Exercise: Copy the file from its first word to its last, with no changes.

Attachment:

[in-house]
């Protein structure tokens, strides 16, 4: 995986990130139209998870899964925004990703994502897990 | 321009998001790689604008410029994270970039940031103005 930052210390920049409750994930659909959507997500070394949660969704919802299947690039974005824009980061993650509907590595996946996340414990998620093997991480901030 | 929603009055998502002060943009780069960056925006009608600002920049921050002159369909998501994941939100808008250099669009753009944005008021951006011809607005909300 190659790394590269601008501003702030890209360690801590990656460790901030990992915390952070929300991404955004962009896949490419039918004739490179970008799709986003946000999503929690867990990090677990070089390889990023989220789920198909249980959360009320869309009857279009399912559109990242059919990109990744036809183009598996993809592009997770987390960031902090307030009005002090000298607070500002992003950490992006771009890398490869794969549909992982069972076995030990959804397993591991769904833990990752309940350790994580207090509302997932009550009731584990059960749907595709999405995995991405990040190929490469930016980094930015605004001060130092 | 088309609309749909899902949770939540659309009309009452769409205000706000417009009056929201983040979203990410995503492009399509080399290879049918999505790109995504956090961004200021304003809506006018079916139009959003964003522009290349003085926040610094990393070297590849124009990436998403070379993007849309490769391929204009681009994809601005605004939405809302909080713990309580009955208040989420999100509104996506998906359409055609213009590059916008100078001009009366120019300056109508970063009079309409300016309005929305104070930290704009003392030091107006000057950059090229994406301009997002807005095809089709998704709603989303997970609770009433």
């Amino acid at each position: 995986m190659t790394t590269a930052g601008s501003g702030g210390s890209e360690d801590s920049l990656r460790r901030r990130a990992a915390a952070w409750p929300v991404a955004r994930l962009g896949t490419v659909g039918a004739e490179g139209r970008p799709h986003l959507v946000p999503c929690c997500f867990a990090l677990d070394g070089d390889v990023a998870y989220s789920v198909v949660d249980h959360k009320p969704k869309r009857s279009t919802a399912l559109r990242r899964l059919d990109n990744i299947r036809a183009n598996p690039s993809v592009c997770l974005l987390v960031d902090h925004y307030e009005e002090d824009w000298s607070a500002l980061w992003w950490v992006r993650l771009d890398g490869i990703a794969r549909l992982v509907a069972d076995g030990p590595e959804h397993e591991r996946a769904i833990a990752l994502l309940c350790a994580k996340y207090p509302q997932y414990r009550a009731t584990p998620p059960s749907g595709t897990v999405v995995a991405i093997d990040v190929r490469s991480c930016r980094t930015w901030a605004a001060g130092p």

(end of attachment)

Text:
[in-house]
């Protein structure tokens, strides 16, 4: 995986990130139209998870899964925004990703994502897990 | 321009998001790689604008410029994270970039940031103005 930052210390920049409750994930659909959507997500070394949660969704919802299947690039974005824009980061993650509907590595996946996340414990998620093997991480901030 | 929603009055998502002060943009780069960056925006009608600002920049921050002159369909998501994941939100808008250099669009753009944005008021951006011809607005909300 190659790394590269601008501003702030890209360690801590990656460790901030990992915390952070929300991404955004962009896949490419039918004739490179970008799709986003946000999503929690867990990090677990070089390889990023989220789920198909249980959360009320869309009857279009399912559109990242059919990109990744036809183009598996993809592009997770987390960031902090307030009005002090000298607070500002992003950490992006771009890398490869794969549909992982069972076995030990959804397993591991769904833990990752309940350790994580207090509302997932009550009731584990059960749907595709999405995995991405990040190929490469930016980094930015605004001060130092 | 088309609309749909899902949770939540659309009309009452769409205000706000417009009056929201983040979203990410995503492009399509080399290879049918999505790109995504956090961004200021304003809506006018079916139009959003964003522009290349003085926040610094990393070297590849124009990436998403070379993007849309490769391929204009681009994809601005605004939405809302909080713990309580009955208040989420999100509104996506998906359409055609213009590059916008100078001009009366120019300056109508970063009079309409300016309005929305104070930290704009003392030091107006000057950059090229994406301009997002807005095809089709998704709603989303997970609770009433």
């Amino acid at each position: 995986m190659t790394t590269a930052g601008s501003g702030g210390s890209e360690d801590s920049l990656r460790r901030r990130a990992a915390a952070w409750p929300v991404a955004r994930l962009g896949t490419v659909g039918a004739e490179g139209r970008p799709h986003l959507v946000p999503c929690c997500f867990a990090l677990d070394g070089d390889v990023a998870y989220s789920v198909v949660d249980h959360k009320p969704k869309r009857s279009t919802a399912l559109r990242r899964l059919d990109n990744i299947r036809a183009n598996p690039s993809v592009c997770l974005l987390v960031d902090h925004y307030e009005e002090d824009w000298s607070a500002l980061w992003w950490v992006r993650l771009d890398g490869i990703a794969r549909l992982v509907a069972d076995g030990p590595e959804h397993e591991r996946a769904i833990a990752l994502l309940c350790a994580k996340y207090p509302q997932y414990r009550a009731t584990p998620p059960s749907g595709t897990v999405v995995a991405i093997d990040v190929r490469s991480c930016r980094t930015w901030a605004a001060g130092p």